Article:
Archive for the ‘cemetery knockers’ Category

Mountain View Cemetery rocks: The back forty

7 December 2015

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Mountain View Cemetery is a never-failing source of interest. If you tire of graves, then why not collect the knockers exposed in this splendid preserve of Franciscan melange. I haven’t featured them here in several years, but recently the weather up there was especially photogenic. The one above, near the north edge west of the Cogswell monument, is my favorite, but they’re hard to choose among. Let’s say that knocker 1, my “secret chert,” is my favorite in the civilized part of the cemetery.

As you climb the hills, it’s natural to look around, away from where you are. Lately the cemetery managers have eliminated the overbearing fringe of eucalyptus along the rear, and the views north are enticing.

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If you look carefully, maybe you can spot Cactus Rock, a leading candidate for the mysterious Rockridge Rock. It’s at the bottom of this shot, in the middle.

Cactus-rock

But the view south hasn’t changed. This is the cemetery’s back forty, looking nearly unchanged after 150 years.

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Here’s a look at it head on, over the uppermost of the three ponds that occupy the headwaters of Glen Echo Creek. It’s not fenced off, so it’s open to exploration.

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Up the course of the creek is another small basin, above which the creek briefly emerges from a culvert. This is its current birthplace.

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The hillside gravel here — what geologists call the float — samples several different rock types that occur in the melange. Red chert, graywacke and some sort of serpentinized thingy is visible just in this small footprint. There’s also green chert, greenstone and basalt around.

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Here’s the graywacke — a dirty sandstone — close up.

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And this is my favorite knocker (one of several) in the UNcivilized part of the cemetery.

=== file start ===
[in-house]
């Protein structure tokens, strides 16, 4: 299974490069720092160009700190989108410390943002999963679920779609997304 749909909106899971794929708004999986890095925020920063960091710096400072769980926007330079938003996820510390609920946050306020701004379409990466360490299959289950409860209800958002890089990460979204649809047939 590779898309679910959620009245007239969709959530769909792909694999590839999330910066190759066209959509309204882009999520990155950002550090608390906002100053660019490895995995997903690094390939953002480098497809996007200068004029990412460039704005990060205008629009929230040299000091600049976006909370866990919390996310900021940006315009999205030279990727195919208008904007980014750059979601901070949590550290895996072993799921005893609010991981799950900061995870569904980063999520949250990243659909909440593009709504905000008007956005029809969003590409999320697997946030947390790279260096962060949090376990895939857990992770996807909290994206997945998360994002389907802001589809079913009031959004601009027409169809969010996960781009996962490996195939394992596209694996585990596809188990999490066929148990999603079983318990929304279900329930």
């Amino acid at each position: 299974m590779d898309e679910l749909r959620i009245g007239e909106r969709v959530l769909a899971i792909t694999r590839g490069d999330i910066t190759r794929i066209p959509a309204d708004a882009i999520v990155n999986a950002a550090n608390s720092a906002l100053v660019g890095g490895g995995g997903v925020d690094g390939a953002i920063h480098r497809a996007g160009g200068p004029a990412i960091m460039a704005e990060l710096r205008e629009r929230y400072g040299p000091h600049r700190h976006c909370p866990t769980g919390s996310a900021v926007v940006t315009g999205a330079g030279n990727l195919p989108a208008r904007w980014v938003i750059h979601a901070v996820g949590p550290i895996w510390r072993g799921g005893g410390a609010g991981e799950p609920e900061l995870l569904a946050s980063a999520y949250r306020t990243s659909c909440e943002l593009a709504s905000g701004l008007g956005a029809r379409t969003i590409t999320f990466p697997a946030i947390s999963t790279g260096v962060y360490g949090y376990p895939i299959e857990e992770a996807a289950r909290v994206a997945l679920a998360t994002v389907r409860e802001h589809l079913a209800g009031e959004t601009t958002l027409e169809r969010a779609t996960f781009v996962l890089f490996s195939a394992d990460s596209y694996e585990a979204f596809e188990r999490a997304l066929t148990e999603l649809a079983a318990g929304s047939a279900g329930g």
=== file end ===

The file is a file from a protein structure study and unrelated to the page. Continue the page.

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It’s made of the high-grade green chert, whereas the first knocker I showed is the classic red ribbon chert. You could brave the traffic and see a huge expanse of it in the Marin Headlands, which is a nice field trip. Or you could stroll here and have it all to yourself, as long as I’m not hanging around.

Knocker 10

11 July 2012

Mountain View Cemetery has been clearing its upper reaches aggressively this year—so much so that a new knocker came into my ken the other week. This view is looking down at it from the brow of the maintenance area, sheltered by a clump of trees.

knocker 10

It appears to be the usual sandstone, although I didn’t inspect it closely. There is a good deal of poison oak around it, as there is near its neighbor, the “high knocker“:

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Knocker 10 overlooks the new Golden Lotus Mountain section.

If you haven’t been up to the top of the cemetery lately, the view east is phenomenal with the eucalyptus trees gone.

A real old-timer

15 April 2012

Mountain View Cemetery is a fun place for geology. Not only are there the untouched hillsides and the knockers of local bedrock, but the monuments themselves are displays of fine stone from around the world. On my last visit, though, this one caught my eye.

morton gneiss

It’s an example of the oldest stone in the United States, the Morton Gneiss from southwestern Minnesota. I mentioned it a few weeks ago in a KQED Quest Science Blogs post before finding this specimen. Touching it will put you in contact with something 3,524 million years old, more than three-fourths of the planet’s age.

Let me take this opportunity to plug Michael Colbruno’s blog about the people in the cemetery. He calls it “Lives of the Dead: Mountain View Cemetery in Oakland,” but I still think of it by its original (non-SEO-friendly) name “Mountain View People.”


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